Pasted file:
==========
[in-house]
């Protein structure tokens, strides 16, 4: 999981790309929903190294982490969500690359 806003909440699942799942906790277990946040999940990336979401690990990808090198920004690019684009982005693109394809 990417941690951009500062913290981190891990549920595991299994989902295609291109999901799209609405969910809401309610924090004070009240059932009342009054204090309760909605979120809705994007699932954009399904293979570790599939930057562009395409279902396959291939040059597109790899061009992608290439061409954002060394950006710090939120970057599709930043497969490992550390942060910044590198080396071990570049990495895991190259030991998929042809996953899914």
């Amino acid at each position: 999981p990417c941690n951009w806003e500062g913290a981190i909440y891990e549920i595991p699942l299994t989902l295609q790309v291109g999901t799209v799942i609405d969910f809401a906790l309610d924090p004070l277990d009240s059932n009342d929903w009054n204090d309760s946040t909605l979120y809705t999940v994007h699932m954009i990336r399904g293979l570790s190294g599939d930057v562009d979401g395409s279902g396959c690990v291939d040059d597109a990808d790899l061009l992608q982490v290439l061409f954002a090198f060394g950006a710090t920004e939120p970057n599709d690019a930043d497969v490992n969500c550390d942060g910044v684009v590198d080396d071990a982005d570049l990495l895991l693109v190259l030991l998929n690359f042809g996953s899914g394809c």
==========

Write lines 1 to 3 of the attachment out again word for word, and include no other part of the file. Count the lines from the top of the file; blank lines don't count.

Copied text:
[in-house]
């Protein structure tokens, strides 16, 4: 999981790309929903190294982490969500690359 806003909440699942799942906790277990946040999940990336979401690990990808090198920004690019684009982005693109394809 990417941690951009500062913290981190891990549920595991299994989902295609291109999901799209609405969910809401309610924090004070009240059932009342009054204090309760909605979120809705994007699932954009399904293979570790599939930057562009395409279902396959291939040059597109790899061009992608290439061409954002060394950006710090939120970057599709930043497969490992550390942060910044590198080396071990570049990495895991190259030991998929042809996953899914």
């Amino acid at each position: 999981p990417c941690n951009w806003e500062g913290a981190i909440y891990e549920i595991p699942l299994t989902l295609q790309v291109g999901t799209v799942i609405d969910f809401a906790l309610d924090p004070l277990d009240s059932n009342d929903w009054n204090d309760s946040t909605l979120y809705t999940v994007h699932m954009i990336r399904g293979l570790s190294g599939d930057v562009d979401g395409s279902g396959c690990v291939d040059d597109a990808d790899l061009l992608q982490v290439l061409f954002a090198f060394g950006a710090t920004e939120p970057n599709d690019a930043d497969v490992n969500c550390d942060g910044v684009v590198d080396d071990a982005d570049l990495l895991l693109v190259l030991l998929n690359f042809g996953s899914g394809c």